After a good 10 hours of flying from Dubai with an Airbus A380 from Emirates, we arrived in Perth in Western Australia in the early evening. Greater Perth is home to about 2 million people and the nearest major city, Adelaide, is more than 2000 kilometres away.
Table of contents
Our travel plans for Western Australia
We explored large parts of Australia last year during our world tour (Sydney, Brisbane, Melbourne, Cairns, Great Ocean Road, Ayers Rock, Airlie Beach, Whitsunday Island & a diving cruise on the Great Barrier Reef). We liked Australia so much that we would now like to get to know the western part of this huge continent. For better planning of the individual stations and what to see there, we have made the following overview of the sights of Western Australia:
From Perth Airport by bus to the city centre
The airport in Perth itself is relatively clear, not too large and consists of an international terminal (T1 & T2) and a national terminal (T3 & T4). These terminals are not located next to each other, but are connected by a free shuttle bus. From the international terminal you can easily get to the centre of Perth within 30 minutes by bus 380 (see map) – and with 4.50 AUD (just under 3 euros) this is also a really fair price to other metropolises.
Our Perth Hotel
For the next three nights we have chosen the Comfort Hotel Perth City, because on the one hand the location is very good (walking distance to the center), there are free hotel parking and the reviews on the internet were quite good.
Since we were relatively tired of the long flight and the time difference today, we only went shopping for a short time and then went to sleep. But the following day was all about the city exploration of Perth.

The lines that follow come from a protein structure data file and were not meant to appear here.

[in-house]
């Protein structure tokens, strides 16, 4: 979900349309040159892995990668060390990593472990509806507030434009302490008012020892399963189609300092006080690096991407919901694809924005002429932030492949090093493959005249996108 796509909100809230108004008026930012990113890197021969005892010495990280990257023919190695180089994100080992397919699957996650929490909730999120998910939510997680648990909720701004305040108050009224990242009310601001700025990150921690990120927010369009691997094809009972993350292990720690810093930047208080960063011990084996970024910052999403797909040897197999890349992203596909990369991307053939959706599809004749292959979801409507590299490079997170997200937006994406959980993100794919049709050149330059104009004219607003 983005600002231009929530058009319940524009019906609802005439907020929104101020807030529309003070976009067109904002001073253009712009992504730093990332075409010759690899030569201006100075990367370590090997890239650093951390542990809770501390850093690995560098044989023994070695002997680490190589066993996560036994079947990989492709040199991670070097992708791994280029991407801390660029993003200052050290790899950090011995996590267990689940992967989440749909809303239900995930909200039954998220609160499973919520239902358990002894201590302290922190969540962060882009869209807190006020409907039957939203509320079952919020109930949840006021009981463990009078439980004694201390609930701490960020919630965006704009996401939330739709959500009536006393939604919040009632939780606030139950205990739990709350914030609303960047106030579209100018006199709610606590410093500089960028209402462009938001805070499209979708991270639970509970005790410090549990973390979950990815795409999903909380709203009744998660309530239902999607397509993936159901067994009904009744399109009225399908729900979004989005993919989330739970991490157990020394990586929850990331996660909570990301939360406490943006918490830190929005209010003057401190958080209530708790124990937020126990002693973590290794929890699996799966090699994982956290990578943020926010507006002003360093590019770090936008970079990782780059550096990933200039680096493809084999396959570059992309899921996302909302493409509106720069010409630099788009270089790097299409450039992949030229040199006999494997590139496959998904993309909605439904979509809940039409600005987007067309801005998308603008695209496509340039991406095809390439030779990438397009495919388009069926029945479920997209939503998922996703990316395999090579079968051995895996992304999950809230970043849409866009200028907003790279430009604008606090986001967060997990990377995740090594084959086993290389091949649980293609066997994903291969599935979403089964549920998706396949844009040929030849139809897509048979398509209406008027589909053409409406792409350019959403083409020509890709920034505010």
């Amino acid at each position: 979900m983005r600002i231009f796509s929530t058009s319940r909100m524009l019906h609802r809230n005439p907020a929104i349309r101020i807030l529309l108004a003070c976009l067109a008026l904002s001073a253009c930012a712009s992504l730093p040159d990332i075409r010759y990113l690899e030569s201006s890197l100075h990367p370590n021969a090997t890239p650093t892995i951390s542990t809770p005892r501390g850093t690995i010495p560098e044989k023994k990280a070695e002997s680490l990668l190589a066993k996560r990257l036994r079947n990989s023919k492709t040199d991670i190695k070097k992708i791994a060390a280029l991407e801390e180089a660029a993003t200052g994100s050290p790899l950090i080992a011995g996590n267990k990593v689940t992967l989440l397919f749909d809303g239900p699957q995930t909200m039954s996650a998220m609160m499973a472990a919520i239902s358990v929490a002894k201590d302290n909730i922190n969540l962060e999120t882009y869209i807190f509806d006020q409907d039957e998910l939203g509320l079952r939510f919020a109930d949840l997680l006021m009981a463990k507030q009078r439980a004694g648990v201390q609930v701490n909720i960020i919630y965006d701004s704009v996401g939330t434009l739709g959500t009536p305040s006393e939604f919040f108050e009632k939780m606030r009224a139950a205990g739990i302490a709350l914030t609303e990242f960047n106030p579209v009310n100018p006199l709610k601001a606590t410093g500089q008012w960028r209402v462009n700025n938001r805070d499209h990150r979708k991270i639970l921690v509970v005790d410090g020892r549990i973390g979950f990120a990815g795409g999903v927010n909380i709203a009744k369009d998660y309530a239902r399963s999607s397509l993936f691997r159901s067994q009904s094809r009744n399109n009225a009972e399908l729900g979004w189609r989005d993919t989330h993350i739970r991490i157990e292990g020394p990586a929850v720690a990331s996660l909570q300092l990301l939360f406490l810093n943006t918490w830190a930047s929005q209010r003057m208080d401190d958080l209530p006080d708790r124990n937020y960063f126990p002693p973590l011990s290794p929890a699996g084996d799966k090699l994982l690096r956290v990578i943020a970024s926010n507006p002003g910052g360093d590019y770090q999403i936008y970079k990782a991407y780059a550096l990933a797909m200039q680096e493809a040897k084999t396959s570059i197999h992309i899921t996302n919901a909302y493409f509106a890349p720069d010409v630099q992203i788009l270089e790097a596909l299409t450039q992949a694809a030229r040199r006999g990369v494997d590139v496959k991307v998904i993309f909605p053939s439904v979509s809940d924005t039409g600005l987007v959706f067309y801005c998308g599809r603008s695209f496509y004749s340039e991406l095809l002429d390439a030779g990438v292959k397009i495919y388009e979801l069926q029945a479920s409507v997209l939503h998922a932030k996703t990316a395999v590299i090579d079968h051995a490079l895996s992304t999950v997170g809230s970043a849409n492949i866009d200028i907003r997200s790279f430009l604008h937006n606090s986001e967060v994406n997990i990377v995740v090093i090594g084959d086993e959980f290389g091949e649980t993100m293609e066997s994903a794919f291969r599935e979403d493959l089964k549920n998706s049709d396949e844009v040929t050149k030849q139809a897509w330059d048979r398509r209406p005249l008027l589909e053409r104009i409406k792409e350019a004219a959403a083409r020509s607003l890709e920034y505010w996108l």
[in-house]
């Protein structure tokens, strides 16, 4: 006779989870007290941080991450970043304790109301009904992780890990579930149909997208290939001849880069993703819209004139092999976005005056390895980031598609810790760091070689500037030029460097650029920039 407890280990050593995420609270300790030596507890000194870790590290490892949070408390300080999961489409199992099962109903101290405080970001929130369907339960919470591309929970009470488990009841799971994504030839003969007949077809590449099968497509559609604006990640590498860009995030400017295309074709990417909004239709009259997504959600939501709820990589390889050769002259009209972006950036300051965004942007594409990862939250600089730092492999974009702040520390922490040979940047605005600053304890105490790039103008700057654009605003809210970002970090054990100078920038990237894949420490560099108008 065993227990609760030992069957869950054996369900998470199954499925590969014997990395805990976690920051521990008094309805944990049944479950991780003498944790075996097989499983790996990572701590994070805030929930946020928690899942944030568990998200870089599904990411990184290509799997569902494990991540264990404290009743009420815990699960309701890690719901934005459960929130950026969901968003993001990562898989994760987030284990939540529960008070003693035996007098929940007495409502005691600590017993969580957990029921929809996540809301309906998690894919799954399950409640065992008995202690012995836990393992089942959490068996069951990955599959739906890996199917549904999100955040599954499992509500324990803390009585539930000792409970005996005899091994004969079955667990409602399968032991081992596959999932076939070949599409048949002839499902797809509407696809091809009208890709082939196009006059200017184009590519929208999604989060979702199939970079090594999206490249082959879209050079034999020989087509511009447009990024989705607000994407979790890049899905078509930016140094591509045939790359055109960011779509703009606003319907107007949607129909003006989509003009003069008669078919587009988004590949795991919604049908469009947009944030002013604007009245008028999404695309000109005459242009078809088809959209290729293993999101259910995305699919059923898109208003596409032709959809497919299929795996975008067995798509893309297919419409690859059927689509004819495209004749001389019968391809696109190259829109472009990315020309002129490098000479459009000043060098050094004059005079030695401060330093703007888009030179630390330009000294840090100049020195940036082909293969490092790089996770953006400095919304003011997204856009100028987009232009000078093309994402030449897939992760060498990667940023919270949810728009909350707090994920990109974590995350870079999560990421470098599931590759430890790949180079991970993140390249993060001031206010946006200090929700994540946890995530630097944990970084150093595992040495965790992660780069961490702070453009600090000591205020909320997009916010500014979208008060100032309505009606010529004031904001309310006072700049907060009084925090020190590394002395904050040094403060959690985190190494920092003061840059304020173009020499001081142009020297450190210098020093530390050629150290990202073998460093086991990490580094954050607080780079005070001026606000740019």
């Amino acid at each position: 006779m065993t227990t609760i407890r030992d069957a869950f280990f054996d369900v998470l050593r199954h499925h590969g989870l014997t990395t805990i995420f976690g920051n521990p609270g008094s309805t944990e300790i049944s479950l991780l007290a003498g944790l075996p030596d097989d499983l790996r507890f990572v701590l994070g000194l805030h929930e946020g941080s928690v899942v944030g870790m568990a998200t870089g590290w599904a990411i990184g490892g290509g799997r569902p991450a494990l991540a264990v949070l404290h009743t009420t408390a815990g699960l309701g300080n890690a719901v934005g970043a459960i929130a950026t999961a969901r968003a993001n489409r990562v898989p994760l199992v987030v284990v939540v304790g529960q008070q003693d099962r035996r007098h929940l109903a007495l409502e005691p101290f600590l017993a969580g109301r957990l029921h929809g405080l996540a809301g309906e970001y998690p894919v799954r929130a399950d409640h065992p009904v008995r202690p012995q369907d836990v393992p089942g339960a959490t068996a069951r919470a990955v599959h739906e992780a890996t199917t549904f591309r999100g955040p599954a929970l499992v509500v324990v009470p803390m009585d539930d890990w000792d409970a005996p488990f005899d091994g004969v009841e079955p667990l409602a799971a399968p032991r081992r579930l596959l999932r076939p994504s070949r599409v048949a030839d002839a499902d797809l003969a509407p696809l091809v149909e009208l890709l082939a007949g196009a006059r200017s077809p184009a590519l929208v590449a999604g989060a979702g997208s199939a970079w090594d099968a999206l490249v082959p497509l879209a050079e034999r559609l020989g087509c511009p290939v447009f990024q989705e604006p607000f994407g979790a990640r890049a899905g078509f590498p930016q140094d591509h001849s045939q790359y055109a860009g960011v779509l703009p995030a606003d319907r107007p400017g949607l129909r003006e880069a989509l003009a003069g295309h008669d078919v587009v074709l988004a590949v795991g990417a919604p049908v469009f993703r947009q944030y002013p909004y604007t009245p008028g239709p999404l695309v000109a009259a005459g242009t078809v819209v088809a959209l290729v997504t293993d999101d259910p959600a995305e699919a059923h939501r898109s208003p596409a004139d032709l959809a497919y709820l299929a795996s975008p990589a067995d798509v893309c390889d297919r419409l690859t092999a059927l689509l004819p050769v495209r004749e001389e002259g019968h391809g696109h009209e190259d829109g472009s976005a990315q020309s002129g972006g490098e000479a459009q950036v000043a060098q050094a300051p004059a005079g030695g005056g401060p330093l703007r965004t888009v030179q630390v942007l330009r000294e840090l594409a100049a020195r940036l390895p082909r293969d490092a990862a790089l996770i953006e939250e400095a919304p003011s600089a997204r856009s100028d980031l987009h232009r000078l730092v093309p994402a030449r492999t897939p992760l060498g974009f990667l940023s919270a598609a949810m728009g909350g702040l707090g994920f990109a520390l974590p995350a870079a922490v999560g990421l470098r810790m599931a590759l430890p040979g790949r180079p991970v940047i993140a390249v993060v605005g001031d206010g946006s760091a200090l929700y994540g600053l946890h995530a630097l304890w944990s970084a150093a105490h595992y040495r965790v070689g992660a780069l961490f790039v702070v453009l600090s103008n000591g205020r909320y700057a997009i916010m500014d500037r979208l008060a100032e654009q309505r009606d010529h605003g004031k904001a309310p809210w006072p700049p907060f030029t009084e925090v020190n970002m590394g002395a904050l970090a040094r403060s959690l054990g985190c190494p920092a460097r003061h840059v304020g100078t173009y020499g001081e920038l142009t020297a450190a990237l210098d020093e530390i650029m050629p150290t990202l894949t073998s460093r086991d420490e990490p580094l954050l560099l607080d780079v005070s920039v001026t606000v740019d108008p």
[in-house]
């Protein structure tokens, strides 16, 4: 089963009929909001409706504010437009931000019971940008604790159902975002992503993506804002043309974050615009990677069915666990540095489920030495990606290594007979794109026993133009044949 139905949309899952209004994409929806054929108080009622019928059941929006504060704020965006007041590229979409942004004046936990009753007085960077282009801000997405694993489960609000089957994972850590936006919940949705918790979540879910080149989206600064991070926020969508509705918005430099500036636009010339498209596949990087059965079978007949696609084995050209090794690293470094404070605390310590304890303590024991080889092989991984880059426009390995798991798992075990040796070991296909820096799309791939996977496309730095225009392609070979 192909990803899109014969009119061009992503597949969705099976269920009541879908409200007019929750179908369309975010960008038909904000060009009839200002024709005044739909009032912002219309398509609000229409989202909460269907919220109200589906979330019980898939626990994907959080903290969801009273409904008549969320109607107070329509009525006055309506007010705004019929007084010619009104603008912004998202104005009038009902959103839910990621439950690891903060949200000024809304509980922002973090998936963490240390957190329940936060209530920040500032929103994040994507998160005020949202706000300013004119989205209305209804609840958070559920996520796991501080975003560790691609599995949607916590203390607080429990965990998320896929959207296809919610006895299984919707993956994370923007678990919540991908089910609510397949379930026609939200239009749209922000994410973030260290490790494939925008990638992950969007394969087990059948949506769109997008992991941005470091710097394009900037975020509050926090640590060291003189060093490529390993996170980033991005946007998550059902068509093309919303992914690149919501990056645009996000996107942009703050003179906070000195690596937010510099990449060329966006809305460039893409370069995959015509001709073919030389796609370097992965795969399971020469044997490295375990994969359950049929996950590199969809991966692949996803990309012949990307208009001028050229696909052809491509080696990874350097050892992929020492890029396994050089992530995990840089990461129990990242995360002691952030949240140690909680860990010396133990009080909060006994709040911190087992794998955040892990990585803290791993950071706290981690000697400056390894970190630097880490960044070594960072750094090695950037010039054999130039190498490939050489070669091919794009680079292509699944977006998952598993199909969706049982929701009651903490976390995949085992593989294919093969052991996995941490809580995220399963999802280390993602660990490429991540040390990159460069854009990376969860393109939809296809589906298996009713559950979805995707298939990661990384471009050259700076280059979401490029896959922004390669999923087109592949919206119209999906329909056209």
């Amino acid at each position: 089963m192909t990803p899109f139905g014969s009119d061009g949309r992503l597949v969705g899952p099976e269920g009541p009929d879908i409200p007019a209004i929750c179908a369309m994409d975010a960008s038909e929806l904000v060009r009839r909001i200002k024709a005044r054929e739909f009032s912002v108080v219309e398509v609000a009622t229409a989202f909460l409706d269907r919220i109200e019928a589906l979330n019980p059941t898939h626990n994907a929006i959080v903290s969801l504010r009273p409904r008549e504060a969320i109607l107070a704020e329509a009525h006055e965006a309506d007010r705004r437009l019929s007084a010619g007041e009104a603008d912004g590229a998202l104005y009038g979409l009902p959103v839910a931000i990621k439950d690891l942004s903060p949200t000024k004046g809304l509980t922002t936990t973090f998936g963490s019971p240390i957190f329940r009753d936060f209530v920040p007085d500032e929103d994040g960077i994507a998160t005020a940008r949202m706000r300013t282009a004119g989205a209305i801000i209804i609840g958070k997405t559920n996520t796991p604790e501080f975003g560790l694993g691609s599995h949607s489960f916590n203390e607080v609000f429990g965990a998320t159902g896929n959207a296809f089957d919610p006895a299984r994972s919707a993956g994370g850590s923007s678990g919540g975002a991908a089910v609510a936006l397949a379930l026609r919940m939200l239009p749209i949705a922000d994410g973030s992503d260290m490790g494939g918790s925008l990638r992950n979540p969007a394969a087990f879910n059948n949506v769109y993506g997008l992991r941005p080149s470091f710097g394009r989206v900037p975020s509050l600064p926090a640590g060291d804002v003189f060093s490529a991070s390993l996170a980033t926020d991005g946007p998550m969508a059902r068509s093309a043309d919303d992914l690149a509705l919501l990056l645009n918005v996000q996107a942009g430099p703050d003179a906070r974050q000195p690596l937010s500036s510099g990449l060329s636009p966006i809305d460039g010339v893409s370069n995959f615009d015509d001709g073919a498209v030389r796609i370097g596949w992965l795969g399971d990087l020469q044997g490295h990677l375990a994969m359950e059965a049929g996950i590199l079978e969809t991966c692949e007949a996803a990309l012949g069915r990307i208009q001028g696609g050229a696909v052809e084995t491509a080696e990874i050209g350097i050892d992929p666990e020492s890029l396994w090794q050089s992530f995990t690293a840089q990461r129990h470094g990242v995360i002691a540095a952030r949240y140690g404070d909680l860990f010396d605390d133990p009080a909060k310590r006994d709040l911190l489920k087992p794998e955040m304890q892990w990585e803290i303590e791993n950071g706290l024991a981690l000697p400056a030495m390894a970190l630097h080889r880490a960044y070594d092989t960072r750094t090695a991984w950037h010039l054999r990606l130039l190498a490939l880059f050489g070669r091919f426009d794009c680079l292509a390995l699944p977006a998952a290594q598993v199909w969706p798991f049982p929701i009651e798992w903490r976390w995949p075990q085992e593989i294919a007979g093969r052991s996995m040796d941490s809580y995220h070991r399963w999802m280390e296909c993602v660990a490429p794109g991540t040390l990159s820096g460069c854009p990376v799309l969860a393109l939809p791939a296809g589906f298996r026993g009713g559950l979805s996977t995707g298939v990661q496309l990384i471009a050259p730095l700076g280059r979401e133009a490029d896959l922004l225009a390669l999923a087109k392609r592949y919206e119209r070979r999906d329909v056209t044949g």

What to see in Perth
The following map of the most important sights of Perth we have worked together in advance:
1) Kings Park & Botanical Garden – from the CBD there are no bus stops to Kings Park
2) Zoo – 29 AUD Admission – Giraffe Lookout with Feeding: 5 AUD
3) St. Mary’s Cathedral – Cathedral in the center
4) South Perth Foreshore – Great city views
5) The Bell Tower – View over Perth (14 AUD)
6) Heirisson Island – Island in the Swan River (kangaroos in the middle of town)
7) Town Hall – historic building
8) Government House
9) Vistor Center Western Australia
The Kangaroos on Heirisson Island
The first port of ours today was Heirisson Island – an island located in the middle of the Swan River, the southern part of which can also be called Kangaroo Island. Because here live – in the middle of Perth – 6 or 7 kangaroos. From the rest of the island, the area is separated by a fence so that the kangaroos can not run onto the street. For quite a while we walked through the enclosure and couldn’t find a kangaroo. Since it was already really warm, we feared that the kangaroos hid under the bushes to protect themselves from the sun. But then we discovered one in the grass. We moved very carefully towards the kangaroo. But we didn’t have to be so careful. The kangaroos in Heirisson Island Park are completely used to contact with humans, so that at some point it came to us. At some point, a second kangaroo came to us. We certainly spent an hour on the site. It was a great start to the day and completely free of charge.